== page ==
6 Changing software mid-project

Last week I spoke with a client of mine who’s writing a book. He asked me about moving around huge chunks of text, and I told him that the software Scrivener might make that job easier. I also warned him that the software carried a daunting learning curve. But when he suggested he might try Scrivener for editing his current book, I advised him against it.

When you’re in the middle of a new project, you shouldn’t experiment with software. Remember the figurative expression “don’t change horses mid-stream”? It applies to writers and editors as much as anyone else. If you want to learn a new piece of software, do it when you start a project and have more time.

7 Accepting too tight a deadline

Over the last 40 years, I’ve learned to become a pretty fast writer and editor. I can edit 1,000 words in 30 minutes or fewer. And I can write somewhere between 400 and 700 words in 30 minutes (depending on the difficulty of the text). If someone wants me to work faster than that, I say no. I cannot do it.

The big problem facing many freelancers is that they are so eager for work that they don’t want to say no to anybody. Here’s how I see it: Saying ‘no’ is not a weakness; it’s inextricably linked with being professional.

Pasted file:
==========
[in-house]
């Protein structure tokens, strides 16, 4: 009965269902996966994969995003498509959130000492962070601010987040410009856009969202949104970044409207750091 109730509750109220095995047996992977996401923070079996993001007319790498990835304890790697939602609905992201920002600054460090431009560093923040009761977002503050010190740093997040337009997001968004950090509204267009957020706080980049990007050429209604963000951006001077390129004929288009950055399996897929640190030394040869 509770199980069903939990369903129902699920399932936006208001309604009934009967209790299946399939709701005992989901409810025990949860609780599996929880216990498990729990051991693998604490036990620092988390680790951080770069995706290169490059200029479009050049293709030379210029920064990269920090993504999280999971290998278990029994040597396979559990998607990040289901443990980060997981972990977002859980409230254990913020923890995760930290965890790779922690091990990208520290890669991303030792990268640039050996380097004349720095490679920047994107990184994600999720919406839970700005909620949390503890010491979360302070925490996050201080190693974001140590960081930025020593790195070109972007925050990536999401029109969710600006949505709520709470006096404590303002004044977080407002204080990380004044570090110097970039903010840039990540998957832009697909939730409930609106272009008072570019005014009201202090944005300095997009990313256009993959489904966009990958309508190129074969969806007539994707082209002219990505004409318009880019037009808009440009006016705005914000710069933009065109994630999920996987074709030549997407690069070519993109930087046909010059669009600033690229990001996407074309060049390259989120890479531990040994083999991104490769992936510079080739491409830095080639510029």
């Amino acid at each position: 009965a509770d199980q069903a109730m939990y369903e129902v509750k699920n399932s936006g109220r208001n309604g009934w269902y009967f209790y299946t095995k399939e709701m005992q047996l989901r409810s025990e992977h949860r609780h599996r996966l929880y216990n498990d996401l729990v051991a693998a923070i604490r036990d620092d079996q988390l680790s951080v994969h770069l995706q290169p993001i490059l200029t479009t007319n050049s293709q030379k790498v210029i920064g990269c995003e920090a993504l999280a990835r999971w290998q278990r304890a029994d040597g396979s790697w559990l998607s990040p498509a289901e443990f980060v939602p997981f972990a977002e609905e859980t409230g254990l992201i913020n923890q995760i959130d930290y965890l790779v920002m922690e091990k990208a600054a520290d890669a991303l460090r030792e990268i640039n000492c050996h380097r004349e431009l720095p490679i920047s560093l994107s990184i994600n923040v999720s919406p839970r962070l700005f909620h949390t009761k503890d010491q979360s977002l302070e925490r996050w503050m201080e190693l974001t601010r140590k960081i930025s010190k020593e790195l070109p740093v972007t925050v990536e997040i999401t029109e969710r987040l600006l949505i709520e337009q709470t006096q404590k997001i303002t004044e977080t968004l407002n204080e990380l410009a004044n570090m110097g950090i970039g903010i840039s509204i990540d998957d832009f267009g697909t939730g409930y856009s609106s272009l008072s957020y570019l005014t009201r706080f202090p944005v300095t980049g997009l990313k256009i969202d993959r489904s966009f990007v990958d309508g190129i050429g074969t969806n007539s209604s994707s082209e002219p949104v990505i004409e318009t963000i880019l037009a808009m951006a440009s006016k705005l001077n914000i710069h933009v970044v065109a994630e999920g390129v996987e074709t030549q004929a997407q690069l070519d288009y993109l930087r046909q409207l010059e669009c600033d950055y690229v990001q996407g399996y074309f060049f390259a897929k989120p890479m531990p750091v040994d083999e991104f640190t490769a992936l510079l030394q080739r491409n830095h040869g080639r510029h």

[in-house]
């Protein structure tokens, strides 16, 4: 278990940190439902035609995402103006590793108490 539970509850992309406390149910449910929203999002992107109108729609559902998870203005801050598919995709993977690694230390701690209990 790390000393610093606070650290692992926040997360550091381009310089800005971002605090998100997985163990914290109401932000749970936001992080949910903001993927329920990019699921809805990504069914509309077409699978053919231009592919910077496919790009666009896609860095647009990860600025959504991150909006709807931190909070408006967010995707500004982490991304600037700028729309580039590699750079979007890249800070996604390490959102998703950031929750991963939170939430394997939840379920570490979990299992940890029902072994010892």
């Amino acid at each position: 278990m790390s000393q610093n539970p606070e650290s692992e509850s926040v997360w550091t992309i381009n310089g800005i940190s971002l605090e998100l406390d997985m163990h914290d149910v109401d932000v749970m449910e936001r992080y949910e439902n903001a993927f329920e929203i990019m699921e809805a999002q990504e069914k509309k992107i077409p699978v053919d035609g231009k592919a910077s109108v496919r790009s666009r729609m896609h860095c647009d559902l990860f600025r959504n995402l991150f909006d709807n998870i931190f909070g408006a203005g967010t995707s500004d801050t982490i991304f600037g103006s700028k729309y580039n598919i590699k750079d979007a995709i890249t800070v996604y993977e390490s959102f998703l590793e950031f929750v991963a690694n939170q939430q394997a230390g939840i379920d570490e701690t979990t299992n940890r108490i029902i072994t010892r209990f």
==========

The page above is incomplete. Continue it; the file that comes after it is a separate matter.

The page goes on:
Further, saying ‘no’ politely and kindly does not come easily and takes some practice. But once you learn this skill, your clients will have more respect for you and your working life will be better. And here’s the icing on the cake: You will also enjoy a higher income.


My video podcast last week offered advice on where to start your stories. (Or see the transcript, and consider subscribing to my YouTube channel. If you have a question about writing you’d like me to address, be sure to send it to me by email  Twitter or Skype and I’ll try to answer it in the podcast.

What business mistakes have YOU made and which ones were you able to avoid? We can all learn from each other so, please, share your thoughts with my readers and me in the “comments” section below. Anyone who comments on today’s post (or any others) by Feb. 28/18, will be put in a draw for a copy of The $100 Startup by Chris Guillebeau. Please, scroll down to the comments, directly underneath the “related posts” links, below. Note that you don’t have to join the commenting software to post. See here to learn how to post as a guest.